|The story below is originally published on Mainichi Daily News by Mainichi Shinbun (http://mdn.mainichi.jp).|
|They admitted inventing its kinky features, or rather deliberately mistranslating them from the original gossip magazine.|
|In fact, this is far from the general Japanese' behavior or sense of worth.|
1995/10/22 Takeshi Ito Aera (10/23)
Freelance journalists in this country are working against enormous odds.
Corporate public relations offices and government agencies rarely grant them interviews.
And it is virtually impossible for them to travel every time important news conferences are held overseas.
They even find it difficult to attend press conferences here because of their cliquish nature.
But things are beginning to change.
A growing number of independent news gatherers are finding their way around these hurdles, reports Area.
Junichi Nakagawa is a good example.
The computer industry expert regularly attends news conference held by top IBM and Microsoft executives.
Not only that, he is allowed to ask questions and usually receives an answer.
He does all of this without leaving his home-cum-office in Kanagawa Prefecture.
How does he do it?
Aera says Nakagawa simply knows how to make use of the so-called "teleconferences" accessible via Internet.
"(At a teleteconference) there is no reporter who just sits there silently.
All participants come to ask question."
Aera notes that in one teleconference the general manager of one of the world's largest computer makers got into an argument with Nakagawa and proposed to meet the freelance journalist during his next visit to Japan.
If this kind of direct contact becomes popular, it will be the worst nightmare for journalists affiliated with the mass media.
Japanese reporters belonging to major news organizations never needed to ask sharp questions and get honest answers at a news conference because they had built a closed system for collecting news.
Known as kisha kurabu (press clubs), this system has long stood in the way of fair competition.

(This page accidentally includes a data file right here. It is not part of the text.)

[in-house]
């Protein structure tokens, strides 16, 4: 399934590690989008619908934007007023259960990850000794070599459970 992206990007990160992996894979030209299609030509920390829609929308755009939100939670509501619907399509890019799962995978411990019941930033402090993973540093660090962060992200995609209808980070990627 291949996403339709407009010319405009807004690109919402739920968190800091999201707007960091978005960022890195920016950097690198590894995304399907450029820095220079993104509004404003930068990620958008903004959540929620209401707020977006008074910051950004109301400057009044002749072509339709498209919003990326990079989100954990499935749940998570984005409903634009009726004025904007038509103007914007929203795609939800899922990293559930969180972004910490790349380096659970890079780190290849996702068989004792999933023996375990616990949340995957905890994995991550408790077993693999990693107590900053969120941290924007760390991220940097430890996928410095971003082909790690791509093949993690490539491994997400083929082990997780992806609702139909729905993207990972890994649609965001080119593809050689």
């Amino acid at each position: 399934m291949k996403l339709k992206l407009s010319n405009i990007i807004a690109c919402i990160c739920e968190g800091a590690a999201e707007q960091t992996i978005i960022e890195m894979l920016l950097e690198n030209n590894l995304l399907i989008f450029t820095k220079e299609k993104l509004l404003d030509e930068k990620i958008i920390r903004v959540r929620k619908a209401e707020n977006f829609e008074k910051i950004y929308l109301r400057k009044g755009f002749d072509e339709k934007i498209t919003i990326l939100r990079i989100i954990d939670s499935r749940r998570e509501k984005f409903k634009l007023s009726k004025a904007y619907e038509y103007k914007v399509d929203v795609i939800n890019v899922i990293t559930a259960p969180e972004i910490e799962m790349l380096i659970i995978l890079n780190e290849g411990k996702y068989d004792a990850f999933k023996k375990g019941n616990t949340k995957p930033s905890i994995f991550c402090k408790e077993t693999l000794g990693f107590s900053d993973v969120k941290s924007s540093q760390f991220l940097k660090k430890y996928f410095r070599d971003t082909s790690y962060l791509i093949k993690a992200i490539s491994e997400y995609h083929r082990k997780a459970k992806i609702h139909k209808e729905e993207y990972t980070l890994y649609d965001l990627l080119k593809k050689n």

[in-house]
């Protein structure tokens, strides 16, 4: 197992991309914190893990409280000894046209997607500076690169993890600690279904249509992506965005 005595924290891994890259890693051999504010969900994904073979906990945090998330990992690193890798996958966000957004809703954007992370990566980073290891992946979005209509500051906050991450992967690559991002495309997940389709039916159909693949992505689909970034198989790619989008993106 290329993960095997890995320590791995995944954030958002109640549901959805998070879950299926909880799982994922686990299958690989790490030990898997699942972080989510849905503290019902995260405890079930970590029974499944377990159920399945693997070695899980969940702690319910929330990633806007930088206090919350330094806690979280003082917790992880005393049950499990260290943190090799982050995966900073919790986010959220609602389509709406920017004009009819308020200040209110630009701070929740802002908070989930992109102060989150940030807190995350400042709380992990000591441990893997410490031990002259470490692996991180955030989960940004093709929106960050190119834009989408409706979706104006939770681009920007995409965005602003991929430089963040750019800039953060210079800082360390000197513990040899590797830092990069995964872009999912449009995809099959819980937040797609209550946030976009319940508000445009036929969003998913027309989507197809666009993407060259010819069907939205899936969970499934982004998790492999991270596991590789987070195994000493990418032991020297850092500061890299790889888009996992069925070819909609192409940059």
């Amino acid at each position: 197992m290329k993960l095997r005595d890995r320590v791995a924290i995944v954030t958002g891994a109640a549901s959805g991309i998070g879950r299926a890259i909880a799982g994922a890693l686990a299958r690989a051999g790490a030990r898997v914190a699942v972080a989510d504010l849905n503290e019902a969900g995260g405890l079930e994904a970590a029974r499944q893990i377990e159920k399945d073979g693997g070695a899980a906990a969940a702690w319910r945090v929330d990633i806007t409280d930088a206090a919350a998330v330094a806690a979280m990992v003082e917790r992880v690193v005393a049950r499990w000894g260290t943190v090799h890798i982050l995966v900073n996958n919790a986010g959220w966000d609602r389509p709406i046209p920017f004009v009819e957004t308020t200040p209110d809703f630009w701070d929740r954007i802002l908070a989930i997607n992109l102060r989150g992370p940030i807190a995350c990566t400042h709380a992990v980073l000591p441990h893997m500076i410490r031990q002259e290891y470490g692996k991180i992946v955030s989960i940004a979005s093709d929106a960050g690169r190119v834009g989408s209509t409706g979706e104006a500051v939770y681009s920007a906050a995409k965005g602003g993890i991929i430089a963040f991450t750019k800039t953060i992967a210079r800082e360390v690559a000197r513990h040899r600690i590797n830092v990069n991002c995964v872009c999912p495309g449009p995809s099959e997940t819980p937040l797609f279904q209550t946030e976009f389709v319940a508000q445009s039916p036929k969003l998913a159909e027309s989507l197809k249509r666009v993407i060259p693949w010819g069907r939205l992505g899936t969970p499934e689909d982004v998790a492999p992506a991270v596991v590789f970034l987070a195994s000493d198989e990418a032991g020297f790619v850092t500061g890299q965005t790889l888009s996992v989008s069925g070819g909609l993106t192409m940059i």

Under the system, notes Aera, journalists belonging to select mass media had almost exclusive access to press conferences.
In the political field, they further excluded unaffiliated competitors by refusing their participation in informal "off-the-record" briefing and joint nightly "chats" with government ministers and party leaders.
Members of press clubs enjoy such exclusive access to their news sources that they don't need to earnestly challenge their subjects at open news conferences.
There is even a national newspaper, name withheld, whole unwritten code has been to ask no questions at press conferences, reveals Aera.
But Japanese newsmen can no longer survive with such an attitude, reminds the magazine.
In addition to the aforementioned teleconferences, there has been an increasing number of open doors to news conferences.
This June, a satellite TV channel began unedited broadcast of all conferences held by major government ministers and leaders of the Big Four business organizations.
The Asahi Shimbun followed this month by starting to provide unedited conference texts to subscribers using a computer network.
"There used to be conferences held at the prime minister's official residence where no one asked a question." reveals an Asahi Shimbun staff writer.
"But now that conference data is open to all parties, reporters can no longer stay completely silent.
If they do, they will be severely criticized."
Increasing publication of conference data is likely to benefit not only freelancers but also affiliated journalists with ability and ambition.
Nikkei Shimbun's Tetsuro Wada informs Aera that electronic access could free working journalists from the demanding conference attendance schedule.
"The most significant information such as that which exposes unjustices in society," says Wada, "could only be gained through a one-on-one interview.
Journalists should leave information which anyone can obtain, like disclosure at press conferences, up to personal computer operators." (TI)